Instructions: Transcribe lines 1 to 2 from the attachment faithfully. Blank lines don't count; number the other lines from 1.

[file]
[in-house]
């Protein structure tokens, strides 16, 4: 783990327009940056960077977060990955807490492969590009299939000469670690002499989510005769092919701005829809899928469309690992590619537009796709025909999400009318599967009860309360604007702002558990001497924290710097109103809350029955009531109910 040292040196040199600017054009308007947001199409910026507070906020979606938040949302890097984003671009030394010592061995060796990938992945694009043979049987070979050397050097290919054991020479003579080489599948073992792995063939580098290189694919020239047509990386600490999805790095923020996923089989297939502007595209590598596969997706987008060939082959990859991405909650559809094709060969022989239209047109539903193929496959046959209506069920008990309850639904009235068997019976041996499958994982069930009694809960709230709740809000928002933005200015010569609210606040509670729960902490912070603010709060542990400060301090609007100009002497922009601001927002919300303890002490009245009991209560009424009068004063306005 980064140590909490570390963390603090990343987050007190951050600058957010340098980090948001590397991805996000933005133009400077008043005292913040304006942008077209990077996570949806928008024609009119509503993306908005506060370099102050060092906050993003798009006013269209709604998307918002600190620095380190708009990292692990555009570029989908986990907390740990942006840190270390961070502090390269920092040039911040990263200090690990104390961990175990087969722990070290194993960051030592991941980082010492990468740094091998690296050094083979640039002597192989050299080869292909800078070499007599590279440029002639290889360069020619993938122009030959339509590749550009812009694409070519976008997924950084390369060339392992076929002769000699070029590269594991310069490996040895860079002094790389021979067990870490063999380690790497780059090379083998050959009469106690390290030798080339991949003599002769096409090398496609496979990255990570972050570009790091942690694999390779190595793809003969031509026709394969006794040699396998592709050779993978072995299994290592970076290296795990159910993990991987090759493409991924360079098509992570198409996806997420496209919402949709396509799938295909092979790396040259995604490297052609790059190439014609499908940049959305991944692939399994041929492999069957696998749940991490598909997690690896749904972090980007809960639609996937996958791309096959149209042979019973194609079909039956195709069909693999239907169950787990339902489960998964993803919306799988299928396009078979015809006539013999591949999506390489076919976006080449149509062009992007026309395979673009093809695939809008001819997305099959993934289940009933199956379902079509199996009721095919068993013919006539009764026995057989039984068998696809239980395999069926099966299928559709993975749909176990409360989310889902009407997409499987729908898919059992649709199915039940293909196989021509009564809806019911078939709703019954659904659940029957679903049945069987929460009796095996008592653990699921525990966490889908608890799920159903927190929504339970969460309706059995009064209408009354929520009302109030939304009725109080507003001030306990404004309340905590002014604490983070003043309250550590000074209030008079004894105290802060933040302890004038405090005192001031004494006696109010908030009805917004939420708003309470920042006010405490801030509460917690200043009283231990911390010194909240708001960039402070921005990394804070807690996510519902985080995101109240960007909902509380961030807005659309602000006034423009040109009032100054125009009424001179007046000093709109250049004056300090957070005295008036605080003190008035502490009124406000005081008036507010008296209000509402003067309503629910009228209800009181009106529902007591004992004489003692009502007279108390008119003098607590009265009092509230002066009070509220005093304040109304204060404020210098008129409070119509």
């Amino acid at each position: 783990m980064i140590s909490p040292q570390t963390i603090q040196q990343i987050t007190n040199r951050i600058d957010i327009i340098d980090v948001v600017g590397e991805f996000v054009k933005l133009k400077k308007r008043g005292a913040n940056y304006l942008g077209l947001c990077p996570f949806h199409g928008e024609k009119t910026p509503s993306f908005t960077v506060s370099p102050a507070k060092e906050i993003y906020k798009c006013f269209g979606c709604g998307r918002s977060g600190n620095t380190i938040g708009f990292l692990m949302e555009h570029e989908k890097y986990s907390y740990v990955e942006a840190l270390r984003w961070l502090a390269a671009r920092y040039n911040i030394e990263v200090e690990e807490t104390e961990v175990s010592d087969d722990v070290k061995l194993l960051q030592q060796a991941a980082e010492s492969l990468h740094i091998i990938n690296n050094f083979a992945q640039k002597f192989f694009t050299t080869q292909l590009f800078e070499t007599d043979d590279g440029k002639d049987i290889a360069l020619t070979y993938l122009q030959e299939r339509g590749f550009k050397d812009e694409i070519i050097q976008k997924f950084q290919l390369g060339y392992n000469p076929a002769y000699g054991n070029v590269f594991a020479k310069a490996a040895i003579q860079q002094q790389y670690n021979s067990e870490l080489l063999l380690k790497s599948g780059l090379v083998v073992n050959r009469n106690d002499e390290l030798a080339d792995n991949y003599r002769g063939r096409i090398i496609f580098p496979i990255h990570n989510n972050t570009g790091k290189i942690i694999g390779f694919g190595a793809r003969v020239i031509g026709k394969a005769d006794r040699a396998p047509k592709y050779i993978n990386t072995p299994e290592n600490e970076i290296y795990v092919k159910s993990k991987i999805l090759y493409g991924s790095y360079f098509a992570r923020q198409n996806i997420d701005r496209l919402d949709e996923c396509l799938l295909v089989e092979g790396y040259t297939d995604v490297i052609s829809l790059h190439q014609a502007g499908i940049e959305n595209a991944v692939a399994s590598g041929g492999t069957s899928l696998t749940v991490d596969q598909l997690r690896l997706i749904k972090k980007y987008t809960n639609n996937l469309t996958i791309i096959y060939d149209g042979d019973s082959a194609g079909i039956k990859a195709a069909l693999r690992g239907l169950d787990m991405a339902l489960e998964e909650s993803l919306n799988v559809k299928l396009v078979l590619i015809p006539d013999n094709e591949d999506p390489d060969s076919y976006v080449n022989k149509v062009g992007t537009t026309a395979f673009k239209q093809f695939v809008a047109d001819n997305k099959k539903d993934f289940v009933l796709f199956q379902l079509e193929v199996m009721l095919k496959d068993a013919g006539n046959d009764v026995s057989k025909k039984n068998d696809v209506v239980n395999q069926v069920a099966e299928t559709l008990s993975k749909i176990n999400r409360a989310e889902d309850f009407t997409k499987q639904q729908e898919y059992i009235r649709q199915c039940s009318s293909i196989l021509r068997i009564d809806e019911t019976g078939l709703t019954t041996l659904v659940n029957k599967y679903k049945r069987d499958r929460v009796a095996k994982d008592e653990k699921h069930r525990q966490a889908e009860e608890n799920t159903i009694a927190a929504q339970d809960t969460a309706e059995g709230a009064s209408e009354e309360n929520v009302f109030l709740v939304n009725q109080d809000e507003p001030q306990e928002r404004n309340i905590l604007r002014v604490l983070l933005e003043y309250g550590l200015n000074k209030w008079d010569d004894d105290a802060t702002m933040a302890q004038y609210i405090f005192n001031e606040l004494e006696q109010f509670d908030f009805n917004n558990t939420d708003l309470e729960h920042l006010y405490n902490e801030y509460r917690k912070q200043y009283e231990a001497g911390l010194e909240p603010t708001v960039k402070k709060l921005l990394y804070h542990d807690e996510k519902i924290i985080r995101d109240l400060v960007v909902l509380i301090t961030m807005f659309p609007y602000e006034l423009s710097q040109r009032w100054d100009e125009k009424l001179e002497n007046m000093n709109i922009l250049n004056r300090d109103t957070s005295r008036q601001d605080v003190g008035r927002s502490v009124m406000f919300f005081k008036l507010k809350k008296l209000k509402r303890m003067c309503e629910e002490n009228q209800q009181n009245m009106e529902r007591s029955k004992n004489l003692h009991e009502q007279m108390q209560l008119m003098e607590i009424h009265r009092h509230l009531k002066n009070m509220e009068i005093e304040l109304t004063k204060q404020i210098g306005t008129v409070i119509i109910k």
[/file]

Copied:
[in-house]
């Protein structure tokens, strides 16, 4: 783990327009940056960077977060990955807490492969590009299939000469670690002499989510005769092919701005829809899928469309690992590619537009796709025909999400009318599967009860309360604007702002558990001497924290710097109103809350029955009531109910 040292040196040199600017054009308007947001199409910026507070906020979606938040949302890097984003671009030394010592061995060796990938992945694009043979049987070979050397050097290919054991020479003579080489599948073992792995063939580098290189694919020239047509990386600490999805790095923020996923089989297939502007595209590598596969997706987008060939082959990859991405909650559809094709060969022989239209047109539903193929496959046959209506069920008990309850639904009235068997019976041996499958994982069930009694809960709230709740809000928002933005200015010569609210606040509670729960902490912070603010709060542990400060301090609007100009002497922009601001927002919300303890002490009245009991209560009424009068004063306005 980064140590909490570390963390603090990343987050007190951050600058957010340098980090948001590397991805996000933005133009400077008043005292913040304006942008077209990077996570949806928008024609009119509503993306908005506060370099102050060092906050993003798009006013269209709604998307918002600190620095380190708009990292692990555009570029989908986990907390740990942006840190270390961070502090390269920092040039911040990263200090690990104390961990175990087969722990070290194993960051030592991941980082010492990468740094091998690296050094083979640039002597192989050299080869292909800078070499007599590279440029002639290889360069020619993938122009030959339509590749550009812009694409070519976008997924950084390369060339392992076929002769000699070029590269594991310069490996040895860079002094790389021979067990870490063999380690790497780059090379083998050959009469106690390290030798080339991949003599002769096409090398496609496979990255990570972050570009790091942690694999390779190595793809003969031509026709394969006794040699396998592709050779993978072995299994290592970076290296795990159910993990991987090759493409991924360079098509992570198409996806997420496209919402949709396509799938295909092979790396040259995604490297052609790059190439014609499908940049959305991944692939399994041929492999069957696998749940991490598909997690690896749904972090980007809960639609996937996958791309096959149209042979019973194609079909039956195709069909693999239907169950787990339902489960998964993803919306799988299928396009078979015809006539013999591949999506390489076919976006080449149509062009992007026309395979673009093809695939809008001819997305099959993934289940009933199956379902079509199996009721095919068993013919006539009764026995057989039984068998696809239980395999069926099966299928559709993975749909176990409360989310889902009407997409499987729908898919059992649709199915039940293909196989021509009564809806019911078939709703019954659904659940029957679903049945069987929460009796095996008592653990699921525990966490889908608890799920159903927190929504339970969460309706059995009064209408009354929520009302109030939304009725109080507003001030306990404004309340905590002014604490983070003043309250550590000074209030008079004894105290802060933040302890004038405090005192001031004494006696109010908030009805917004939420708003309470920042006010405490801030509460917690200043009283231990911390010194909240708001960039402070921005990394804070807690996510519902985080995101109240960007909902509380961030807005659309602000006034423009040109009032100054125009009424001179007046000093709109250049004056300090957070005295008036605080003190008035502490009124406000005081008036507010008296209000509402003067309503629910009228209800009181009106529902007591004992004489003692009502007279108390008119003098607590009265009092509230002066009070509220005093304040109304204060404020210098008129409070119509």